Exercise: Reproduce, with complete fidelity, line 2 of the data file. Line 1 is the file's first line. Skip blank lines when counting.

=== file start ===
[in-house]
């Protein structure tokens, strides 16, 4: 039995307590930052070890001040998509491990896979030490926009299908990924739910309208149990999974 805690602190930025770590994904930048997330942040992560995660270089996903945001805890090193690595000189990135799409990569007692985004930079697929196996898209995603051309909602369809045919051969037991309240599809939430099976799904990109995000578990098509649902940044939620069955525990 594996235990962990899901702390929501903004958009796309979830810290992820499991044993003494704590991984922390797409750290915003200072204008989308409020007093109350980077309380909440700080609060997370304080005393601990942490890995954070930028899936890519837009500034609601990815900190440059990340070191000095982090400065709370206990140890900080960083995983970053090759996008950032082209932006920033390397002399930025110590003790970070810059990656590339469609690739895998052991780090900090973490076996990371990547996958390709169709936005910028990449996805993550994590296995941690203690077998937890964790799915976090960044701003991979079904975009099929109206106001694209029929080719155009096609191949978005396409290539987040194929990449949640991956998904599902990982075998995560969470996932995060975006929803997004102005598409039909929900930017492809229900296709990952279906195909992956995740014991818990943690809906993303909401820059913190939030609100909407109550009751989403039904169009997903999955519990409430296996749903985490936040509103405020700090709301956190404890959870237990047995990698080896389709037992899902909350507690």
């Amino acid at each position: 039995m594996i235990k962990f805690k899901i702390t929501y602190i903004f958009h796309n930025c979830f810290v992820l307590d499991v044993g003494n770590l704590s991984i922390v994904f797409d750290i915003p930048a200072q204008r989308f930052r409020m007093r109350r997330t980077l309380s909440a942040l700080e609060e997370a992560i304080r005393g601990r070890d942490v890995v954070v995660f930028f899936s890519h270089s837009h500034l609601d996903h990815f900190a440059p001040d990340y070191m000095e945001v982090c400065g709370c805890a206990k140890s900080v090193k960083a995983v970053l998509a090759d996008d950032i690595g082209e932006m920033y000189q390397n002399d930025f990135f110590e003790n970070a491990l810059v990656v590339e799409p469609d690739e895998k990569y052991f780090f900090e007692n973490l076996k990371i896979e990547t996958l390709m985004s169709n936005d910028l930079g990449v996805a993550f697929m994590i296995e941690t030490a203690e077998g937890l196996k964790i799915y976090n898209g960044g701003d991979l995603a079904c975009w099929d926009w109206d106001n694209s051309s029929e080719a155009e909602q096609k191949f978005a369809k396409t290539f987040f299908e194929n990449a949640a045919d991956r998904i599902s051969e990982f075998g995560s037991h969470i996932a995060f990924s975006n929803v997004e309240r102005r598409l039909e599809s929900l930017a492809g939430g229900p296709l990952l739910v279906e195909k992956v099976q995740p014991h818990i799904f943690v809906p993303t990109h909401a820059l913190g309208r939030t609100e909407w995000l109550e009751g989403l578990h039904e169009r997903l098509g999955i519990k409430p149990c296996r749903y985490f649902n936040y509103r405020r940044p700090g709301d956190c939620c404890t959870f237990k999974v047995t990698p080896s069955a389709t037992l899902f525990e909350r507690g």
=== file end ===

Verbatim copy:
């Protein structure tokens, strides 16, 4: 039995307590930052070890001040998509491990896979030490926009299908990924739910309208149990999974 805690602190930025770590994904930048997330942040992560995660270089996903945001805890090193690595000189990135799409990569007692985004930079697929196996898209995603051309909602369809045919051969037991309240599809939430099976799904990109995000578990098509649902940044939620069955525990 594996235990962990899901702390929501903004958009796309979830810290992820499991044993003494704590991984922390797409750290915003200072204008989308409020007093109350980077309380909440700080609060997370304080005393601990942490890995954070930028899936890519837009500034609601990815900190440059990340070191000095982090400065709370206990140890900080960083995983970053090759996008950032082209932006920033390397002399930025110590003790970070810059990656590339469609690739895998052991780090900090973490076996990371990547996958390709169709936005910028990449996805993550994590296995941690203690077998937890964790799915976090960044701003991979079904975009099929109206106001694209029929080719155009096609191949978005396409290539987040194929990449949640991956998904599902990982075998995560969470996932995060975006929803997004102005598409039909929900930017492809229900296709990952279906195909992956995740014991818990943690809906993303909401820059913190939030609100909407109550009751989403039904169009997903999955519990409430296996749903985490936040509103405020700090709301956190404890959870237990047995990698080896389709037992899902909350507690």